Review – The Grand Budapest Hotel

2014, 99 mins, 15, Dir. Wes Anderson, starring Ralph Fiennes, F. Murray Abraham, Adrien Brody, Willem Dafoe, Jeff Goldblum, and most other actors and actresses of renown.

The Grand Budapest Hotel
The Grand Budapest Hotel

Wes Anderson’s filmmaking style is something you have to be prepared for. ‘Quirky’ isn’t quite the word, for it is not only a colossal understatement, but also something of an insult. Anderson’s persistently symmetrical cinematography, the weirdness of his characters and the apparent absurdity of his humour quite simply escapes literary description (though I will press on regardless). That style has provided some of the most entertaining films of recent years. Moonrise Kingdom, a warm and nostalgic tale of young lovers in a New England town, has proven unforgettable since I saw it in 2012.

The story of this film involves the battle for a family fortune and the theft of an expensive Renaissance painting; this is however merely a framework for a number of hilarious smaller sequences featuring the mellifluous hotel concierge M. Gustave, as well as his lobby boy Zero. This is by far Anderson’s zaniest and most fantastic work yet. It has cats being thrown out of windows, amputated fingers, a dizzying action sequence in a ski run, three different aspect ratios, an astonishing array of cameos from famous actors and actresses, and a vertiginous alpine setting that (despite the title) isn’t even in Budapest. It all makes for a distinctly heady and farcical 99 minutes, one which makes you want to rewatch the entire thing to seek out the bits you’ve missed.

An elevator scene in the film - note newcomer Tony Revolori standing at the back, with Tilda Swinton and Ralph Fiennes seated
An elevator scene – note newcomer Tony Revolori standing at the back, with Tilda Swinton and Ralph Fiennes seated

The cast is truly remarkable, with regular Anderson favourites Jason Schwartzman, Owen Wilson and Bill Murray appearing in brief cameos amidst an ocean of familiar faces. Tilda Swinton turns in an unrecognisable performance as an octogenarian patron of M. Gustave’s hotel. Willem Dafoe turns up to scowl and mercilessly kill people. Harvey Keitel turns into a tattooed prisoner. Edward Norton turns out a magnificently hirsute upper lip; indeed, the facial hair alone in this film merits academy recognition. Nevertheless the film is really Ralph Fiennes’. Dapper, eloquent and philandering, he provides an uncompromisingly hilarious British centre to the narrative, purring ‘Darling’ at officious soldiers and insecure older women alike.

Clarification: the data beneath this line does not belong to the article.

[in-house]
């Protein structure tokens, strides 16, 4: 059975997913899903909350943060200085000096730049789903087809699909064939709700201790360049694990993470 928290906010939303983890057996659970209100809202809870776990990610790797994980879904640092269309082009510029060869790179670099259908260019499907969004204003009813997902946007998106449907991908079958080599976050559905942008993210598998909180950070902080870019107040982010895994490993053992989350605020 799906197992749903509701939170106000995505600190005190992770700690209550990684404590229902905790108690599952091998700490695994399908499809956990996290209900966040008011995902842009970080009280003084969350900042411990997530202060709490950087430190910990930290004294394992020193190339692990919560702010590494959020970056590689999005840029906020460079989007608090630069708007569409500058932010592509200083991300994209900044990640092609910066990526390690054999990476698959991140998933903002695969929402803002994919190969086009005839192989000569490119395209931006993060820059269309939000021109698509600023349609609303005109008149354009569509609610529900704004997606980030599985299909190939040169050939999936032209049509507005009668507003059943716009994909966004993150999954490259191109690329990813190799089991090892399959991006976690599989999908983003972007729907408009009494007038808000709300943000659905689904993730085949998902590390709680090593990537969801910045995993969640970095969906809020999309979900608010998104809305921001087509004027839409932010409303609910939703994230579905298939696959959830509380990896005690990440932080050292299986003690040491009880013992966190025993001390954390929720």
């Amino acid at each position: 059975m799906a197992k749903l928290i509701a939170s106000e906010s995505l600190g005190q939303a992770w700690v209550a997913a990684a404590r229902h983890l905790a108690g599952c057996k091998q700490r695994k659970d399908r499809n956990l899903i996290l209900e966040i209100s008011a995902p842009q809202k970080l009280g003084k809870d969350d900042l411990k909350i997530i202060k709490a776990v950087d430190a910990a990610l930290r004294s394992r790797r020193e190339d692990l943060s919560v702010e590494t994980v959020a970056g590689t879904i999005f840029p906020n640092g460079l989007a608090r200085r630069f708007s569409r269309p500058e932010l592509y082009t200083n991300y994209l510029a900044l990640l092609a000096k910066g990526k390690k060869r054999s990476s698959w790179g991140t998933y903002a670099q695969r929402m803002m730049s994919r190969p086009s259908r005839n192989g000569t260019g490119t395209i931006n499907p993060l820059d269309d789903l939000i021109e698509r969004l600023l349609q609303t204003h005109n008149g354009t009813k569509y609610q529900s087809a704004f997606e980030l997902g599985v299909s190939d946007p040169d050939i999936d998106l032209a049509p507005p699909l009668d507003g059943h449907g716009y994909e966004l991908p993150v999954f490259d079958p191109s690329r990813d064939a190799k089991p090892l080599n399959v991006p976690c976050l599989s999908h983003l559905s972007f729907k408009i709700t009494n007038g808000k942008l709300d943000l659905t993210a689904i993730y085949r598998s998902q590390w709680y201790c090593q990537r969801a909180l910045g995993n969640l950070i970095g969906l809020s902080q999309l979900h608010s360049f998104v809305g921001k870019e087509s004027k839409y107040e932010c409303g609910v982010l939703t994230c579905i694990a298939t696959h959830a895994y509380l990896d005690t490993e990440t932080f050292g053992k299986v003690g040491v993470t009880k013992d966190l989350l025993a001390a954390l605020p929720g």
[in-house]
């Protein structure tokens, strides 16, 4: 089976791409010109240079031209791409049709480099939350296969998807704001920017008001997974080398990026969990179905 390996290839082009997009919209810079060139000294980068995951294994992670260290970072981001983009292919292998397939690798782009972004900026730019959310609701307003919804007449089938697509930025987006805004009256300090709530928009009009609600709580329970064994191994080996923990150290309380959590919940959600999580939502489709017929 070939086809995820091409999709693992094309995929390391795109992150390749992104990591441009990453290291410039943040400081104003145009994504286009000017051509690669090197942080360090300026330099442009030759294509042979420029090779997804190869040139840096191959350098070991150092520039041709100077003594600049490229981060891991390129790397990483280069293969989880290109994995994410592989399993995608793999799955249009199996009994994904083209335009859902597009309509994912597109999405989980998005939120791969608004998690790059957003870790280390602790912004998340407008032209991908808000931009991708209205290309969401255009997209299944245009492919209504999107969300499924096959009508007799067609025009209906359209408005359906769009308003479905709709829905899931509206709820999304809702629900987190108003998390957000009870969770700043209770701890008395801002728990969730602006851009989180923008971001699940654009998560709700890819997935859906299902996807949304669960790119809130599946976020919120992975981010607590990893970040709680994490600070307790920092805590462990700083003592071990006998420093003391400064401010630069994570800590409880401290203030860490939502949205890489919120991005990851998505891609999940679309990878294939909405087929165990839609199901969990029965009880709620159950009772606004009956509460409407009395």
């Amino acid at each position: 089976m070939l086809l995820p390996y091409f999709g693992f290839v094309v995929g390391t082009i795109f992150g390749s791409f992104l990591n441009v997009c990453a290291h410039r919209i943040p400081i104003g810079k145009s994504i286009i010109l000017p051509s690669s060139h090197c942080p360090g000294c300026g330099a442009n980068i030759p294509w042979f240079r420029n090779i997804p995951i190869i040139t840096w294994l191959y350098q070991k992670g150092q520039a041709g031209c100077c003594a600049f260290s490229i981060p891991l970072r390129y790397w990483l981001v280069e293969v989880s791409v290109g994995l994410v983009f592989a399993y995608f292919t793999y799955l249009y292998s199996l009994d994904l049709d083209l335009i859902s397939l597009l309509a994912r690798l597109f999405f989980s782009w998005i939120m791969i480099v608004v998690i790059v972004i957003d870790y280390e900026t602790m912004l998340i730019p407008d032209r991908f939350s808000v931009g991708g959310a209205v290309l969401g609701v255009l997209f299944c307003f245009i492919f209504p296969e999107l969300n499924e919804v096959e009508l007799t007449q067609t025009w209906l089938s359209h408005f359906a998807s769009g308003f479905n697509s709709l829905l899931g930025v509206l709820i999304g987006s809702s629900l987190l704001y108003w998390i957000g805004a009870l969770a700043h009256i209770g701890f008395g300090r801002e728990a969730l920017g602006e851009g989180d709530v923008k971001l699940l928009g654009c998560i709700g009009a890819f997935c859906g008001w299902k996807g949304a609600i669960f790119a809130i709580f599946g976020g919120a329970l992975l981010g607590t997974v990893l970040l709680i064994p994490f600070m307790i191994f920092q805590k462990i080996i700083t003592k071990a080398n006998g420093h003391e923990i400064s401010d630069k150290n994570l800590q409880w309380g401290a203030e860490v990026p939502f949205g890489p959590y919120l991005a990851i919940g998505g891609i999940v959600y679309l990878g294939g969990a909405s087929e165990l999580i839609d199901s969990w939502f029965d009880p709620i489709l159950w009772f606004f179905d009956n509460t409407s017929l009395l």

The marvellous M. Gustave, played by Ralph Fiennes, a part specifically written for him by Wes Anderson
The marvellous M. Gustave, played by Ralph Fiennes, a part specifically written for him by Wes Anderson

The cinematography is typical Wes Anderson, with an underlying orderliness to everything he shoots and frequent whip-pans from one character to the next. It perfectly fits the outlandish, even Bondian events of the plot. The music isn’t quite as prominent or notable as in some of his previous works – perhaps one of the few disappointments of the film – but nevertheless the ultimate impression is that this is another triumph. That brings us to the question of how it rates in comparison to the director’s past oeuvre. I still think that Moonrise Kingdom is Anderson’s best, despite the widened ambition and pace of The Grand Budapest Hotel; there is something more personal, more affecting about the former film, particularly as it has autobiographical elements. Nevertheless The Grand Budapest Hotel is a more-than-worthy addition to Anderson’s idiosyncratic world, a satisfyingly deranged cinematic experience that will prove as equally unforgettable as its predecessors.


Facial hair and symmetry: Edward Norton and others in The Grand Budapest Hotel
Facial hair and symmetry: Edward Norton and others in The Grand Budapest Hotel

Reviews – Hugo 3D and Melancholia

Over the past two days I have seen two films in two different cinemas in Leicester Square. One was the highly-praised children’s film Hugo which was sadly put on relatively limited release in the USA. The other was Lars Von Trier’s latest, Melancholia. The latter I saw at the rather excellent Prince Charles, the West End’s only independent cinema. Like the movie double-bills it is famous for, I present to you a double-bill of reviews: of Hugo and Melancholia.

Review – Hugo 3D

2011, 126 mins, U – Dir. Martin Scorsese; starring Ben Kingsley, Sacha Baron Cohen, Asa Butterfield, Chloë Grace Moretz